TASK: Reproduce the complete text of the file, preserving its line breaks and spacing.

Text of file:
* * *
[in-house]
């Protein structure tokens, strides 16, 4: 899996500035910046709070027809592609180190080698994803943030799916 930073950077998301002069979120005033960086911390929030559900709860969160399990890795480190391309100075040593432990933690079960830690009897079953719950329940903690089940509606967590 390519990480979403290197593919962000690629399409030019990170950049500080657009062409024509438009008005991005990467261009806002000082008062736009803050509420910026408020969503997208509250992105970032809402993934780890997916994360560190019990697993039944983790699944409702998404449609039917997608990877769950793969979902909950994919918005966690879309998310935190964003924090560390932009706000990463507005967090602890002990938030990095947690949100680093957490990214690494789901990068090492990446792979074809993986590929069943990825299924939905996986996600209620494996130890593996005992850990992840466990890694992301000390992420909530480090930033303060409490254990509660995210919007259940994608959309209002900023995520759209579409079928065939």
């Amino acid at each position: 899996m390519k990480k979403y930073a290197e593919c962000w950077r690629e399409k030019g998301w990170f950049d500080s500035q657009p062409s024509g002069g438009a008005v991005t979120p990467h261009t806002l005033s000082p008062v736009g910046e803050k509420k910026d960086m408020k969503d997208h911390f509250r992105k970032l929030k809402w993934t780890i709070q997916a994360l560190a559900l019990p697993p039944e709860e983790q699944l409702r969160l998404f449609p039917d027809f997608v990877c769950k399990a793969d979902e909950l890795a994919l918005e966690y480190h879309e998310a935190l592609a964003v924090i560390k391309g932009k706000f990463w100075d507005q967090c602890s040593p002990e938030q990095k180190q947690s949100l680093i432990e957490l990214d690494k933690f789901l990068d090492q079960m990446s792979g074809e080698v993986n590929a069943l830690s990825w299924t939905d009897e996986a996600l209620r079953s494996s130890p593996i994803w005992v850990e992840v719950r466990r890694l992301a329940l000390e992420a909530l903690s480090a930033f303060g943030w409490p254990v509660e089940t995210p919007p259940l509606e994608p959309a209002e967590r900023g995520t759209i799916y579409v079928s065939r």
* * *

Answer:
[in-house]
């Protein structure tokens, strides 16, 4: 899996500035910046709070027809592609180190080698994803943030799916 930073950077998301002069979120005033960086911390929030559900709860969160399990890795480190391309100075040593432990933690079960830690009897079953719950329940903690089940509606967590 390519990480979403290197593919962000690629399409030019990170950049500080657009062409024509438009008005991005990467261009806002000082008062736009803050509420910026408020969503997208509250992105970032809402993934780890997916994360560190019990697993039944983790699944409702998404449609039917997608990877769950793969979902909950994919918005966690879309998310935190964003924090560390932009706000990463507005967090602890002990938030990095947690949100680093957490990214690494789901990068090492990446792979074809993986590929069943990825299924939905996986996600209620494996130890593996005992850990992840466990890694992301000390992420909530480090930033303060409490254990509660995210919007259940994608959309209002900023995520759209579409079928065939």
């Amino acid at each position: 899996m390519k990480k979403y930073a290197e593919c962000w950077r690629e399409k030019g998301w990170f950049d500080s500035q657009p062409s024509g002069g438009a008005v991005t979120p990467h261009t806002l005033s000082p008062v736009g910046e803050k509420k910026d960086m408020k969503d997208h911390f509250r992105k970032l929030k809402w993934t780890i709070q997916a994360l560190a559900l019990p697993p039944e709860e983790q699944l409702r969160l998404f449609p039917d027809f997608v990877c769950k399990a793969d979902e909950l890795a994919l918005e966690y480190h879309e998310a935190l592609a964003v924090i560390k391309g932009k706000f990463w100075d507005q967090c602890s040593p002990e938030q990095k180190q947690s949100l680093i432990e957490l990214d690494k933690f789901l990068d090492q079960m990446s792979g074809e080698v993986n590929a069943l830690s990825w299924t939905d009897e996986a996600l209620r079953s494996s130890p593996i994803w005992v850990e992840v719950r466990r890694l992301a329940l000390e992420a909530l903690s480090a930033f303060g943030w409490p254990v509660e089940t995210p919007p259940l509606e994608p959309a209002e967590r900023g995520t759209i799916y579409v079928s065939r």